Project Mercury had demonstrated forcibly that. man could survive and function ably as a pilot-engineer-experimenter in the space environment without, undesirable reactions or detriment to normal body functions for periods of as long as 34 hours. Other medical knowledge gained included the fact that there had been no evidence of abnormal sensory, psychiatric, or psychological response to an orbital space flight of up to 1½days. Sleep in flight was proved to be possible and subjectively normal. The radiation dose received by the astronauts was considered medically insignificant.
Following missions of 9 and 34 hoursí duration, there was an orthostatic rise in heart rate and fall in blood pressure, which persisted for between 7 and 19 hours after landing. The changes following the 34-hour flight were of greater magnitude than those following the 34-hour flight, but all changes disappeared in a similar time interval in both cases. The implications of this hemo-dynamic response obviously would require serious study prior to answer, longer space missions. No other clearly significant changes were found in the comprehensive preflight and postflight physiological examination.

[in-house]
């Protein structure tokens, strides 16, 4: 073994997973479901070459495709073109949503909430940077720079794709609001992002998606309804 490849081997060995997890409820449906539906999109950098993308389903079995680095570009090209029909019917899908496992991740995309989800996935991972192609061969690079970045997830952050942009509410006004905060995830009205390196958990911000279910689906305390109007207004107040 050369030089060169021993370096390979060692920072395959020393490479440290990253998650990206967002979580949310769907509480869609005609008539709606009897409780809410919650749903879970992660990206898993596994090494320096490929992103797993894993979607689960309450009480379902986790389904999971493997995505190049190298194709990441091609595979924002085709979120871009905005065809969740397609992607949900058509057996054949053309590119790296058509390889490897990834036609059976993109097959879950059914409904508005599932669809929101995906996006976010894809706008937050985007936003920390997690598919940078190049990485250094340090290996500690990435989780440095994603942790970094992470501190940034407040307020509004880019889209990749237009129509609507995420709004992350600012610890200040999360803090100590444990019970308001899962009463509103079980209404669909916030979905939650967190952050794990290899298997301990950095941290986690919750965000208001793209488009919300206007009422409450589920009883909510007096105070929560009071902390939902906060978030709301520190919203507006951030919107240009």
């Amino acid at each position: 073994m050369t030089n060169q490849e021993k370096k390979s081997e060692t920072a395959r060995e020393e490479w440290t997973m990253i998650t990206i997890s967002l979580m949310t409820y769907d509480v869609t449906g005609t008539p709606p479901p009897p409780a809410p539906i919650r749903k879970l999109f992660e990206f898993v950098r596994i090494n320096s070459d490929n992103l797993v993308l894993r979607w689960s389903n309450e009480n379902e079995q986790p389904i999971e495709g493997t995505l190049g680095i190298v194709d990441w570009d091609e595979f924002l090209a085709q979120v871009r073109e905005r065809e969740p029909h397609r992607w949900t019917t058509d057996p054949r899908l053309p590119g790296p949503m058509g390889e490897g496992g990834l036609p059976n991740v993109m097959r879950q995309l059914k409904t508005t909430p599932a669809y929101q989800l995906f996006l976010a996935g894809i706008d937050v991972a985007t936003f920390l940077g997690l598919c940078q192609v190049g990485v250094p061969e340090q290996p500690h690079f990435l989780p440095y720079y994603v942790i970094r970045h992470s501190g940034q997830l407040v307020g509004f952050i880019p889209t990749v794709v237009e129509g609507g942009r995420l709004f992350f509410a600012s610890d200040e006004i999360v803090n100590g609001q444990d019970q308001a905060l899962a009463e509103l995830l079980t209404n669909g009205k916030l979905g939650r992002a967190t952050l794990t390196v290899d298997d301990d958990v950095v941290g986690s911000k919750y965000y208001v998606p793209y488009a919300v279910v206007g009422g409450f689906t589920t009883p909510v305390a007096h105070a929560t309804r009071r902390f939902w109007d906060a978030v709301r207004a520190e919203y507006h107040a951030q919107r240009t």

Certain basic problems in space medicine remained unresolved, although investigators were now in a much better position to utilize improved biomedical instrumentation and to establish experimental designs having greater potential for solving these problems. What, would be the effects of prolonged weightlessness and combined stresses upon the astronaut? What would be the effects of space radiation? Would toxic hazards within the spacecraft danger the safety of the astronaut? Some basic biological questions had to be answered. How would man survive for extended periods of time in a closed ecological system? Could his food and wastes be recycled and regenerated? Problems of biotechnology, too, were still unsolved.
All these fundamental problem areas had been defined in the late 1940ís by Strughold and his group at the School of Aviation Medicine, Texas, on the basis of the German aeromedical experience at Peenemunde, and logically on manís historical ability to observe. In this sense, space medicine may indeed have been said to antedate aviation medicine.
Be that as it may, the problem had been defined long since. Project
Mercury had provided the first step in answering them. Simulation
and testing on centrifuges could provide a partial answer, but only through
actual experience in orbiting space laboratories could the larger answers
be provided. As Project Mercury drew to a close, the scientific community
looked forward with confidence to meeting that challenge.